Insolvency practitioners and banks are meeting later today in a bid to reach agreement on contentious areas surrounding individual voluntary arrangements (IVAs).
IVAs have become a popular way of managing debt problems thanks to the huge growth in personal debt in the UK. They are legal contracts between borrowers and lenders which allow people to pay off a proportion of their debt and write off the rest.
Companies specialising in IVAs make their profits by charging banks a fee for organising the repayment, from £4,000 up to £8,000. But banks claim these fees are too high and are calling on insolvency practitioners to rethink them.
Stakeholders from both sides of the finance fence have expressed their enthusiasm to "nail the detail".
Speaking on BBC Radio Five Live, Eric Leenders of the British Bankers' Association said he wanted the establishment of "some hard and fast proposals that everyone can sign up to".
"That would include of course process efficiencies and certainly would help consumers because of course we'd be looking to far more simplified paperwork which would be much more accessible I would say for them," he said.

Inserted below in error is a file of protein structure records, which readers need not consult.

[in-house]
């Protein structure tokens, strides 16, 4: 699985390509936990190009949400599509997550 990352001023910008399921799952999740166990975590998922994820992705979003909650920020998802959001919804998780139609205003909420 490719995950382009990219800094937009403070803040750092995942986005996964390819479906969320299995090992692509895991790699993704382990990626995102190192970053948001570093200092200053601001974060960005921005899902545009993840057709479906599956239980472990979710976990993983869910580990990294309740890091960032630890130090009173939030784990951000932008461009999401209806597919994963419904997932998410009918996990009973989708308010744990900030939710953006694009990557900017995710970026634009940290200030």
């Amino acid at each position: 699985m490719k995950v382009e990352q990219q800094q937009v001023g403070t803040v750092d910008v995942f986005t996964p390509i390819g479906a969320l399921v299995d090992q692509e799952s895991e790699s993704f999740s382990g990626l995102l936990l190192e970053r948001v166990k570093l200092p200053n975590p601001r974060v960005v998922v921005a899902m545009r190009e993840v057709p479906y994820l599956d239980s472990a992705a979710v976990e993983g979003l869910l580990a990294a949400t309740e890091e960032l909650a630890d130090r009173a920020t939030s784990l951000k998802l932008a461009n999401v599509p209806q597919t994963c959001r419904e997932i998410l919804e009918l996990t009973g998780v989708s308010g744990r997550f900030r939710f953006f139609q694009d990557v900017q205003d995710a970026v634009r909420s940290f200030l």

Nick O'Reilly, vice president of the Association of Business Recovery Professionals, said he welcomed the "opportunity" of today's meeting and said a lot of progress had been made in the last few months.
"I think it's probably a question that banks don't necessarily understand the work that insolvency practitioners have to do to put a voluntary arrangement in place," he said.
"What we're… moving towards is a system whereby a certain proportion of the fee is paid first but the insolvency practitioner firm waits for a while to get the balance of their fees, and I think that's probably helpful to all parties."